Hana Miletić is an artist living in Brussels and Zagreb with a background in documentary and street photography. Since 2015, she has been using photography as base for her woven works.
These delicate woven pieces tell tales about expansion and decay, about injury and healing, about connections across time and space. They form alternative models to the striving for efficiency and the breathlessness that characterize our society.
This is partly on account of the process that her works go through, but it also has to do with the technique she has chosen. It all begins with the artist’s making contact. While strolling through the urban space, she not only develops a feeling for it but also searches for indications of situations where there is upheaval, for processes involving transformations.
She feels drawn to urban development projects, new housing estates, quarters that have been abandoned or left behind. Hana Miletić captures these initial impressions and places in photographs. However, she is not content to focus solely on the monumental nature or distinctiveness of urban architecture and street furniture. Instead, she concentrates on details, the unfinished or incomplete. She looks for foil covers that were used temporarily or for protection, or poorly glued attempts to repair sections. Having first taken stock of a place and collected material, she follows this up by defining the topic and selecting the trivialities that are subsequently translated into woven forms. After all, it is precisely such trifles that form the main subjects for Hana Miletić in her perception of the spaces that humans live in and shape, and which then culminate in the actual works of art.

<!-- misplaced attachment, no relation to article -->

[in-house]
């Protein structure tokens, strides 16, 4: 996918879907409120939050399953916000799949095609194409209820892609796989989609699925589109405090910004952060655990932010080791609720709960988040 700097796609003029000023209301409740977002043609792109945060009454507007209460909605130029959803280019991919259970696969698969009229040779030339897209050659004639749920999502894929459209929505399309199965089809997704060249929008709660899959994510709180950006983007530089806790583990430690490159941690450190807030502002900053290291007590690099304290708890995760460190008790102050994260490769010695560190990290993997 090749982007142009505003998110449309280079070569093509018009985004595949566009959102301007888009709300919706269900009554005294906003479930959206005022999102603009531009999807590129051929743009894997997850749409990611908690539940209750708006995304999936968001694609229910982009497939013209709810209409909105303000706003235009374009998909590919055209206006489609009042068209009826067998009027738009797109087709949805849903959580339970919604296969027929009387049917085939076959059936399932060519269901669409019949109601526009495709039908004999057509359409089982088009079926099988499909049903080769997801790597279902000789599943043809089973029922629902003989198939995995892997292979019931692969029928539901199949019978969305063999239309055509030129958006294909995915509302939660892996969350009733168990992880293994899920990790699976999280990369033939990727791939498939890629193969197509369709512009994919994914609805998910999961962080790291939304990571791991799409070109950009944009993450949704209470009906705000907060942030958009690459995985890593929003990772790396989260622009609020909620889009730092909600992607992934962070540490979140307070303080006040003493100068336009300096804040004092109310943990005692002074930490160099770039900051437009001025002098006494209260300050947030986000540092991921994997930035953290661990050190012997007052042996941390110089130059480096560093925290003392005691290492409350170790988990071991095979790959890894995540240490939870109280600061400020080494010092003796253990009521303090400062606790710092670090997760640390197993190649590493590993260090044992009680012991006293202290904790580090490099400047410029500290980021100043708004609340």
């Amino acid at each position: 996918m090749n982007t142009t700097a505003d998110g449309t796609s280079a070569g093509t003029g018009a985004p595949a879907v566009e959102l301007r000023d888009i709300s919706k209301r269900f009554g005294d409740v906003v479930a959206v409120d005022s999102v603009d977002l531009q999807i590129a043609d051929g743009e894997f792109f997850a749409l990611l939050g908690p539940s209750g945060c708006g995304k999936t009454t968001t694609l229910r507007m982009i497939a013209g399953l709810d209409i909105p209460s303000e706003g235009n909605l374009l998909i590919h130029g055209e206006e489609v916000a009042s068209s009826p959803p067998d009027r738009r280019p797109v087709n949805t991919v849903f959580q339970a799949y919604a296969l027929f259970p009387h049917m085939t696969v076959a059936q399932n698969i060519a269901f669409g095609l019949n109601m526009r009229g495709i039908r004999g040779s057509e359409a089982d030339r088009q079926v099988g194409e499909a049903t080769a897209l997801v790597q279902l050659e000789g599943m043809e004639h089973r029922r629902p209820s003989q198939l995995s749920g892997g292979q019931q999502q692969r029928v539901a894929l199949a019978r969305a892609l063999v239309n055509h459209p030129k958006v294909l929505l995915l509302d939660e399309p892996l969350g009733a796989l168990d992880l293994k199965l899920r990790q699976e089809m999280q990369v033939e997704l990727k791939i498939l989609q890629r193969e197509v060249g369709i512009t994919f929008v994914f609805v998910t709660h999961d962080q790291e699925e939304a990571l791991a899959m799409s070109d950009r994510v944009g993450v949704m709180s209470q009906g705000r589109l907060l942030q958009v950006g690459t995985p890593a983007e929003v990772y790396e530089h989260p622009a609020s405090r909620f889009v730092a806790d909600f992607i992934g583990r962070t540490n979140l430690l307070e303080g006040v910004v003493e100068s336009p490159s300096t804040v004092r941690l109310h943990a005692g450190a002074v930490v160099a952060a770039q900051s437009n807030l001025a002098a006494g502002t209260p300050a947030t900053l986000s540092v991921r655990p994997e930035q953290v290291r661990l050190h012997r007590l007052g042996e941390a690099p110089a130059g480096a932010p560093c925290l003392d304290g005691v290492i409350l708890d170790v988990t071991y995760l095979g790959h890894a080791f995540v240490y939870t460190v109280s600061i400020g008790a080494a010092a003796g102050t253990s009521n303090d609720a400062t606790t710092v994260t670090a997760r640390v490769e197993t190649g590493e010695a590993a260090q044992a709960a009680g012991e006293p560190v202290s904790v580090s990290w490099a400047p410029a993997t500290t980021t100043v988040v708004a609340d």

In this way, a tangled mass of plastic foil stuck together in a makeshift manner is transformed into a woven collage of differently nuanced pieces of material of different thicknesses – ranging from paper thin to opaque. Taped sections on streetlamps or car windows appear on the wall as an arrangement of colored stripes.
Weaving forms the central element of this process of abstraction – a technique that demands both know-how and dexterity but also something that seems strangely out of place today, namely patience.
Although weaving is primarily an artisanal and artistic practice it also holds a social dimension. Conceptionally, it enables Hana Miletić to reflect the implications of tying something together, of repairing something in a physical as well as a psychological way. Historically, weaving is both a female and male profession. Yet, it is mostly associated with women’s work. Miletić‘s adoption of this process in her artworks thus also emphasizes a feminist aspect.
Opting for such a technique automatically requires a strong passion for material, theme, and the work involved because it is an inefficient method when judged by our current purpose-driven understanding of the world; the result arise gradually and require a certain amount of time, calm, and skill. The artist is driven by a passion but also a deep conviction that these signs of change in urban space, ruptures in communities or personal encounters are worth being perceived and analyzed. She places these pieces of evidence above economic considerations. She captures them and makes them palpable and not simply as something visual but something to be grasped. It is a quality of Hana Miletic’s artistic practice to transform visual impressions into objects that can be understood.
The artist herself describes this approach as “moving from the head to hand and back to the head”.
October 21 – February 5, 2023
Installation view at Kunsthalle Mainz
Courtesy: the artist
Photo: Norbert Miguletz